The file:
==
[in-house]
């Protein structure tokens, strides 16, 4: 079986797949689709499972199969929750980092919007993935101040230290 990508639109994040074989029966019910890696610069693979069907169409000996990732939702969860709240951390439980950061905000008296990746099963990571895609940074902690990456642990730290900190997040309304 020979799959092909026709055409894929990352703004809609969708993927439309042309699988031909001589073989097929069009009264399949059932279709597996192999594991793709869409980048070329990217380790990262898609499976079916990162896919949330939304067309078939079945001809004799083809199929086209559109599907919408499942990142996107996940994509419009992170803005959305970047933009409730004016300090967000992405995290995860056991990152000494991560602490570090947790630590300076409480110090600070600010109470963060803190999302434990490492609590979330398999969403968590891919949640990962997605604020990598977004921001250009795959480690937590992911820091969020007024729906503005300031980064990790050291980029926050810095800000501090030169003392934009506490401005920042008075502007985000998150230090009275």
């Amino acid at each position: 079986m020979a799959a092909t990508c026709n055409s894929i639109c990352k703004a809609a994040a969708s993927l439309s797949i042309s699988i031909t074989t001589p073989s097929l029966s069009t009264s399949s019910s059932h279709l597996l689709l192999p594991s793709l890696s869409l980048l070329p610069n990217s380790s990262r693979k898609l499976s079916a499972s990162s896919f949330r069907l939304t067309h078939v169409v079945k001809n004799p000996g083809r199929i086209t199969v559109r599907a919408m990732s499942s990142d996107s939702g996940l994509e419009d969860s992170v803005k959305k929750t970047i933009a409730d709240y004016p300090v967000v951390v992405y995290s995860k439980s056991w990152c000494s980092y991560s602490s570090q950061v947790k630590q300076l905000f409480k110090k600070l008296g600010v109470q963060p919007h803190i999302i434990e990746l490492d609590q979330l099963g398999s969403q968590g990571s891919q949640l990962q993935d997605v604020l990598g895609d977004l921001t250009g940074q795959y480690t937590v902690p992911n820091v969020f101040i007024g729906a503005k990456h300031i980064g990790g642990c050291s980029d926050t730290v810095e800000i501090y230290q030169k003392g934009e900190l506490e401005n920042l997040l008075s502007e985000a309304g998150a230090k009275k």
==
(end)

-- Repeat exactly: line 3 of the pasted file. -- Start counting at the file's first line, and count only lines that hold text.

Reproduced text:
């Amino acid at each position: 079986m020979a799959a092909t990508c026709n055409s894929i639109c990352k703004a809609a994040a969708s993927l439309s797949i042309s699988i031909t074989t001589p073989s097929l029966s069009t009264s399949s019910s059932h279709l597996l689709l192999p594991s793709l890696s869409l980048l070329p610069n990217s380790s990262r693979k898609l499976s079916a499972s990162s896919f949330r069907l939304t067309h078939v169409v079945k001809n004799p000996g083809r199929i086209t199969v559109r599907a919408m990732s499942s990142d996107s939702g996940l994509e419009d969860s992170v803005k959305k929750t970047i933009a409730d709240y004016p300090v967000v951390v992405y995290s995860k439980s056991w990152c000494s980092y991560s602490s570090q950061v947790k630590q300076l905000f409480k110090k600070l008296g600010v109470q963060p919007h803190i999302i434990e990746l490492d609590q979330l099963g398999s969403q968590g990571s891919q949640l990962q993935d997605v604020l990598g895609d977004l921001t250009g940074q795959y480690t937590v902690p992911n820091v969020f101040i007024g729906a503005k990456h300031i980064g990790g642990c050291s980029d926050t730290v810095e800000i501090y230290q030169k003392g934009e900190l506490e401005n920042l997040l008075s502007e985000a309304g998150a230090k009275k």